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26 October 2012 · · 40769 views

Unique Names, Tuples & Sets

MDX has the undeserved reputation of being a difficult language. Analysis Services expert Chris Webb makes it easy, introducing the three key MDX concepts: unique names, tuples, and sets, in this 29-minute, free video. Log-in or get a free account to watch it!

All objects in MDX, from cubes to dimensions to hierarchies, levels and members, have unique names. These are the names you should use when writing MDX to uniquely identify an object in a cube. You can determine the unique name of an object by clicking on it, in the metadata pane of an MDX query window in SQL Server Management Studio, and then dragging it into the query pane. Not using a unique name may seem like a good idea, because it makes your MDX code less verbose, but if you do you run the risk of Analysis Services returning a different object with the same name, which will result in errors, or unexpected results.

A tuple is a way of referring to a single value within a cube. If you think of a cube as a gigantic multidimensional array, a tuple is a co-ordinate to one cell within that array. Tuples are written as comma-delimited lists of members, from one or more different hierarchies, and are surrounded by round brackets: (). Tuples are most often used to return values in MDX calculations. You can see two examples of tuples in the demo, starting with a simpler one, and then a more complex one.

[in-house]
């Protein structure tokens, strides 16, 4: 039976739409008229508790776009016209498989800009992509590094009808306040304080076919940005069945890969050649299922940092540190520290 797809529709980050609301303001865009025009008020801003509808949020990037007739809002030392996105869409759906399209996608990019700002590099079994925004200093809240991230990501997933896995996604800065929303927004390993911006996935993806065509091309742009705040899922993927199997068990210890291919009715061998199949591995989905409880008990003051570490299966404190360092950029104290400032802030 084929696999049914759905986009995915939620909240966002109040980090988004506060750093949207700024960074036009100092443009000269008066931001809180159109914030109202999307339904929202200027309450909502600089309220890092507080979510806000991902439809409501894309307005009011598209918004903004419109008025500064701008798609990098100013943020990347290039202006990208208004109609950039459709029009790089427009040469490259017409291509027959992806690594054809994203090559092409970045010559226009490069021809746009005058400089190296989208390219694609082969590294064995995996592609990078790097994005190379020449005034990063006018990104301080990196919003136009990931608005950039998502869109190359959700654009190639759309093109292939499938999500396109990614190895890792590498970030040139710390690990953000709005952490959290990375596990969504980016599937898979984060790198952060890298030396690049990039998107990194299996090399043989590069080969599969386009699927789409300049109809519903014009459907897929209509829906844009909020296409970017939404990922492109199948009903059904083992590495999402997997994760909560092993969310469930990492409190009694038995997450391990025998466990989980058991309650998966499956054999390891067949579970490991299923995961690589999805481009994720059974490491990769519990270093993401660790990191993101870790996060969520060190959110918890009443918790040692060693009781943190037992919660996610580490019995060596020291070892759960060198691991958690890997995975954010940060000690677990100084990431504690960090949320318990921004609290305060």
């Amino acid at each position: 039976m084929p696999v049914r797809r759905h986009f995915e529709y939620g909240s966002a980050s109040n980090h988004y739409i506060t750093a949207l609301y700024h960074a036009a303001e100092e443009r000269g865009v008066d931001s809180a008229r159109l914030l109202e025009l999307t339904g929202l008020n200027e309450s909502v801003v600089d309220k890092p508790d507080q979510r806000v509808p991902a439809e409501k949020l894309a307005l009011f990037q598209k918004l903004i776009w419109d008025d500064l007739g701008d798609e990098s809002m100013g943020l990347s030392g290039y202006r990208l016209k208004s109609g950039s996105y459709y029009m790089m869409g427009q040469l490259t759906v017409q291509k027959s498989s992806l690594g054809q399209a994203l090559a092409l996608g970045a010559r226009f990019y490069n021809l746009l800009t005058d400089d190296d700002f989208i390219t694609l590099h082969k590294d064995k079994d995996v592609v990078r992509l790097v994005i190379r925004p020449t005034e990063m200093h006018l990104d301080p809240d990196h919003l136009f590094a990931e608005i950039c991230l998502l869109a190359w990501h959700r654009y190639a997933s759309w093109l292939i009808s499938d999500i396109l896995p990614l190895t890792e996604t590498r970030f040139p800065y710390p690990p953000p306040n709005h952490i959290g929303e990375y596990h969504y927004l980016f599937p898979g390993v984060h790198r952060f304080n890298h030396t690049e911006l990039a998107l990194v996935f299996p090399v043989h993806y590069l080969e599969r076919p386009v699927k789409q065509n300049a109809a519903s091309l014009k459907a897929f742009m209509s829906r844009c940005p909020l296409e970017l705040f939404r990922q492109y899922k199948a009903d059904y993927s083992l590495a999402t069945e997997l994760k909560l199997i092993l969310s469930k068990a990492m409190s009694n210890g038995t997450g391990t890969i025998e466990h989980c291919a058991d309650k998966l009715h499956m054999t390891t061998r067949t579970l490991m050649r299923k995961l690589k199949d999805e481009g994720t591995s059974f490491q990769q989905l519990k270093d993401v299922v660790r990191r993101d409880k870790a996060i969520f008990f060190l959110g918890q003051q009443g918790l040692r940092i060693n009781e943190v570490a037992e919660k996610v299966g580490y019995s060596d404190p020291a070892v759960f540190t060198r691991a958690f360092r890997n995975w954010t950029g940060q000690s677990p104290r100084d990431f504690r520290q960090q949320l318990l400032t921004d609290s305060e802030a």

A set is an ordered list of members, or tuples, surrounded by curly brackets: {}. Each item in a set has to be the same type of a thing: for a set of members, each member has to be from the same hierarchy—although the members can be from different levels of the same hierarchy. Chris shows a demo of a set using members of the most commonly used hierarchy: the date hierarchy. For a set of tuples, each tuple has to contain the same number of members, and each tuple has to contain members from the same hierarchy in the same order. Sets are used to define what appears on the rows and columns of an MDX query, and are also used in calculations, for example when aggregating a large number of values.

Make sure to continue learning by watching Chris’s next video MDX Queries.

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